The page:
People splash watercolours on each other during the day. To celebrate the festival, children use water cannons or ‘pichkari’ to throw watercolours. People dress up in attractive attire and visit their friends and relatives in the evening, hugging them with ‘gulal,’ the dry colors. People also sing folk songs and dance to popular Holi songs.


Known as the festival of color, Holi is celebrated in the month of March. It marks the beginning of spring every year. This festival is also called the ‘Festival of Love’ as people forget all their resentments towards each other and celebrate together. It is celebrated by people who believe in Hinduism but the occasion is enjoyed all across the country irrespective of religious beliefs.

People celebrate this day by lighting bonfires, which honours the triumph of good over evil. Families and friends all unite to play with colors. People carry drums and other musical instruments and then go from place to place to sing and dance. People visit each other’s houses with sweets, colors and importantly, love. Usually, the festival is celebrated for three days. It starts with the rituals of Holika Dahan, Choti Holi and the final day of Holi celebrations. People dance to traditional folk music and play with gulal.

The Holi rituals begin with the destruction of evil symbolized through a bonfire and end with colors, prayers, dance, food, and blessings. The colors used in Holi reflect different emotions, blue is for Lord Krishna, red is for fertility and love, and green is for new beginnings and the surroundings in which we stay.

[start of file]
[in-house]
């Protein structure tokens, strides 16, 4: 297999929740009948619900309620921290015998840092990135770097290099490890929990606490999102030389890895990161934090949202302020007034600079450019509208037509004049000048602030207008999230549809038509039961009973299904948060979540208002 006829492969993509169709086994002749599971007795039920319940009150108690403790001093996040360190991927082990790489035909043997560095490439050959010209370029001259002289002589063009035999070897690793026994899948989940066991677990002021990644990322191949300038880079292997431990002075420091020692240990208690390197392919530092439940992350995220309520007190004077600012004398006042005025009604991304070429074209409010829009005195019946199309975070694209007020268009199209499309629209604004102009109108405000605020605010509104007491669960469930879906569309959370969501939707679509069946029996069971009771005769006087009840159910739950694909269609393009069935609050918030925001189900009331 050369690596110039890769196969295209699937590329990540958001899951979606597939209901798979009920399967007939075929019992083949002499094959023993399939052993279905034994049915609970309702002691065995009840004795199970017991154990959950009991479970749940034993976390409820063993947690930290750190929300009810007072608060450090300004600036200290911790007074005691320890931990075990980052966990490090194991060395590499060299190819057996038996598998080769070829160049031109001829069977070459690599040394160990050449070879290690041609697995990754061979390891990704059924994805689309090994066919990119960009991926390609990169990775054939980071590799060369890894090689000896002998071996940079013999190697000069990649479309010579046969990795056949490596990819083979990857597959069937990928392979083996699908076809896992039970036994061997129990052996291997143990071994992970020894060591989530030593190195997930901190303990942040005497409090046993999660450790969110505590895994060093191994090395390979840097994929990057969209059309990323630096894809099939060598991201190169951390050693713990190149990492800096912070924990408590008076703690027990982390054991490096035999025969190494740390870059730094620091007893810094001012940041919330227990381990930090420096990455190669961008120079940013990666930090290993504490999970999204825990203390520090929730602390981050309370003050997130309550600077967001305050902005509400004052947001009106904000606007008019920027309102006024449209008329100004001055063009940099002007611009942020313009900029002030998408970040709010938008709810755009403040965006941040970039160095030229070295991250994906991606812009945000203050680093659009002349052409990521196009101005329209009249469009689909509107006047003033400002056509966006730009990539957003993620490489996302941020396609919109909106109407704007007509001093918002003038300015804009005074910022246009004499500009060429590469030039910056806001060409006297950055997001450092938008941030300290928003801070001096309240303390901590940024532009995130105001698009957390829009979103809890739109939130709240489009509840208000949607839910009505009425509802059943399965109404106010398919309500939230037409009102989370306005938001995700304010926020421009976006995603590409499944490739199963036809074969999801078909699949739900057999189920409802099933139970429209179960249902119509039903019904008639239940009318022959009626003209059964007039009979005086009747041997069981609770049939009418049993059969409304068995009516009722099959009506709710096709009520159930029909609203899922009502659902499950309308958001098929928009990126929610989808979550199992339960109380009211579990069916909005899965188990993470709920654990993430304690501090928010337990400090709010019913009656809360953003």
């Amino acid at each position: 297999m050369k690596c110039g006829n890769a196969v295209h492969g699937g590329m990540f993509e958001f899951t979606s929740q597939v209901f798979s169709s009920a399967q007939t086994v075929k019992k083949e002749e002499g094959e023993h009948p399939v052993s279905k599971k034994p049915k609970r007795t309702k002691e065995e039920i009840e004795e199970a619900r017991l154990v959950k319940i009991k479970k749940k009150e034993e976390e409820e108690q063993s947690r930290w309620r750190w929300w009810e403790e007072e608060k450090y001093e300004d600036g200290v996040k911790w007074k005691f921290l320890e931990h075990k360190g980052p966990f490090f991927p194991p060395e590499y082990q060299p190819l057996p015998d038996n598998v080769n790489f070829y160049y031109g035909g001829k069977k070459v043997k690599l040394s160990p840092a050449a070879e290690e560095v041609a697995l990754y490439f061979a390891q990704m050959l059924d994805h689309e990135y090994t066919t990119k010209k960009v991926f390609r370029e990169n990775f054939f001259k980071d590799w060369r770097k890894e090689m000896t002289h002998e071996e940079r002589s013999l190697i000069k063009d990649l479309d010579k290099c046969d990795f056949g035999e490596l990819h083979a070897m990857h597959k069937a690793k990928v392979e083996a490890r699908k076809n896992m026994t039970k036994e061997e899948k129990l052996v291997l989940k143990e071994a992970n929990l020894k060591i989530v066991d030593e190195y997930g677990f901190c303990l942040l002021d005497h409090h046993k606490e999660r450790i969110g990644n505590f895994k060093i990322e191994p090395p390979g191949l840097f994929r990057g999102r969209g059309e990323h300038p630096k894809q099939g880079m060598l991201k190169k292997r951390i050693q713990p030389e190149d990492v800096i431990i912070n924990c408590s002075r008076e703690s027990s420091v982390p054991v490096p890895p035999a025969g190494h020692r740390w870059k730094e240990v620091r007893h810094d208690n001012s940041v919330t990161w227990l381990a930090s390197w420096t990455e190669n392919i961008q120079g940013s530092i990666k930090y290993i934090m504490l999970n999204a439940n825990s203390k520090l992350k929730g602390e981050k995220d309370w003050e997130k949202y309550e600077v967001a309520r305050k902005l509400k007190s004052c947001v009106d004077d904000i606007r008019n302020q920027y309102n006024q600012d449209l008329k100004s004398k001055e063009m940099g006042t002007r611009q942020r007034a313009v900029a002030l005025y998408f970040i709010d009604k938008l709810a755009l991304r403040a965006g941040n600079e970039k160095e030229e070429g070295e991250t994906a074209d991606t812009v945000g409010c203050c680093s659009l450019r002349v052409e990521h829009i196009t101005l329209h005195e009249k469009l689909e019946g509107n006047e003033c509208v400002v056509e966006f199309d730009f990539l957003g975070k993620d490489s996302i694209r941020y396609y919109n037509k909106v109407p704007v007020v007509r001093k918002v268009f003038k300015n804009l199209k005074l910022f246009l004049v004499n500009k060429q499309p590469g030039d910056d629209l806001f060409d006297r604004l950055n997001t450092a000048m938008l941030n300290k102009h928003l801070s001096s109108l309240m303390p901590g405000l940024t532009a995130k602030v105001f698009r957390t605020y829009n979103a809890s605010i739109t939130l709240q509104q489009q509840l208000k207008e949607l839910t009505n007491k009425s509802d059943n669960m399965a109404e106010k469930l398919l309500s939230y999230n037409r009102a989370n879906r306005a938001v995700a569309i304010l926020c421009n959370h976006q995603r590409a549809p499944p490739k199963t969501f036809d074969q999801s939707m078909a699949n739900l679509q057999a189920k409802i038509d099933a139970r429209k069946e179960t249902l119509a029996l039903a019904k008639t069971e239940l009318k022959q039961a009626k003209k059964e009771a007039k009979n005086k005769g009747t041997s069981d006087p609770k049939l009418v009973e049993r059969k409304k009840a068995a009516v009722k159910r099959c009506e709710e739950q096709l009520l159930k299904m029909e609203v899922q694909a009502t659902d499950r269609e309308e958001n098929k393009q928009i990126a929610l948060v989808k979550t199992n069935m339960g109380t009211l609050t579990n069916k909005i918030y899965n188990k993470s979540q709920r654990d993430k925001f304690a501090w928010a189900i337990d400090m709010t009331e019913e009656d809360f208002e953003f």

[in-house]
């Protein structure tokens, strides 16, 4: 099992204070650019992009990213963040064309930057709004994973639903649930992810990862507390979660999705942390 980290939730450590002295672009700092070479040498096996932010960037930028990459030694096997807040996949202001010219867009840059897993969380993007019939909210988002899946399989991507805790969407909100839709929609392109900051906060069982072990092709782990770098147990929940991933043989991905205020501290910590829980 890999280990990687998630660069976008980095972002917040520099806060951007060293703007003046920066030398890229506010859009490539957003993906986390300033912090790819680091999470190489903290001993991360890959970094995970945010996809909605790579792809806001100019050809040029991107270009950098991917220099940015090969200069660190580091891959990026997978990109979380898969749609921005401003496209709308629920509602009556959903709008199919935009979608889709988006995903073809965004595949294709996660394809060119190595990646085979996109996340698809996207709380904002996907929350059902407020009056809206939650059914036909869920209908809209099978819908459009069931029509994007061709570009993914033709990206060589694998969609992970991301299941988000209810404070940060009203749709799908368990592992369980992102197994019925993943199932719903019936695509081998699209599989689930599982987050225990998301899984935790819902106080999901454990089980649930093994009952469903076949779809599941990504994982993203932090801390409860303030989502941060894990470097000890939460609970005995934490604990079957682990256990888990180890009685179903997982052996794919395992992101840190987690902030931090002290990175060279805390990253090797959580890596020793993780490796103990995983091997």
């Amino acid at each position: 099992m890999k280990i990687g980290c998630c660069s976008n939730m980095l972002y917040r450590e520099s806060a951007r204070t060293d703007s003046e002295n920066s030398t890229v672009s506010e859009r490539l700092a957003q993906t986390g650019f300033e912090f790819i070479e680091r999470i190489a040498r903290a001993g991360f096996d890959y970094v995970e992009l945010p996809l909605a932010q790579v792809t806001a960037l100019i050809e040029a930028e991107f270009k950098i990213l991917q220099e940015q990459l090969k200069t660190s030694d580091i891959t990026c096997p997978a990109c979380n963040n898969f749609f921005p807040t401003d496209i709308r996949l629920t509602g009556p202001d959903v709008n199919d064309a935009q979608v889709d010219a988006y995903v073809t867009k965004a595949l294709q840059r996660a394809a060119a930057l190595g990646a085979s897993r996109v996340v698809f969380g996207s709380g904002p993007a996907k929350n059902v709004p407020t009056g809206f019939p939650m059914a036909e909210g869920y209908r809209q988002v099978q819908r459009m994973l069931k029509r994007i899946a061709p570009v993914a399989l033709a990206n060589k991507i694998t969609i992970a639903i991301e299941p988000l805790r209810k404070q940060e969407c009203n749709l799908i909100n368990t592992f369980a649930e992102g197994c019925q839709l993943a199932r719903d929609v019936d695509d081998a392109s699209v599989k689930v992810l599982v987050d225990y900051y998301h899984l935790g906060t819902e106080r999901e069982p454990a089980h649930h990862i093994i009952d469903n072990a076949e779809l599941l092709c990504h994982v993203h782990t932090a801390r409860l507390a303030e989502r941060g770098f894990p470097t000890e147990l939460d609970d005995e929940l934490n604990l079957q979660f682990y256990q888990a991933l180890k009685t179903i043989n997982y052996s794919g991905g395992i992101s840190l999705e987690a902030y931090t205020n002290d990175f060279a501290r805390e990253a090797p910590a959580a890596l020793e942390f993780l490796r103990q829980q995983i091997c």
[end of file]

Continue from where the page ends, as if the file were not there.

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Holi songs 2023: From Holi Aayi Re to Holiya Mein Ude Re Gulal, songs to groove on

Here is the list of Holi songs that you must play during the celebration.

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Holi songs 2023: From Holi Aayi Re to Holiya Mein Ude Re Gulal, songs to groove on

Holi is here and people are ready to slip into their white outfits and splash vibrant colours and binge on mouth-watering gujiyas. Preparations for Holi are underway and it’s that time of the year when people meet each other, play and laugh, forget and forgive, and repair broken relationships.

No matter how many tubs you fill with water balloons or enjoy a festival of colours with a bit of bhaang, one thing will always be incomplete without one essential component which is Bollywood songs to groove on. Bollywood songs are the only thing that can enhance an Indian festival’s glory.

This year, Holi will be celebrated on March 8. Here is the list of Holi songs that you must play during the celebration.

Do Me A Favour Let’s Play Holi

Rang Barse Bheegi Chunarwaali


Holi Aayi Re

Jogi Ji Dheere Dheere

Balam Pichkari

Holi Khele Raghuveera

Holiya Mein Ude Re Gulal

Lahu Munh Lag Gaya

Jai Jai Shiv Shankar

Gori Tu Latth Maar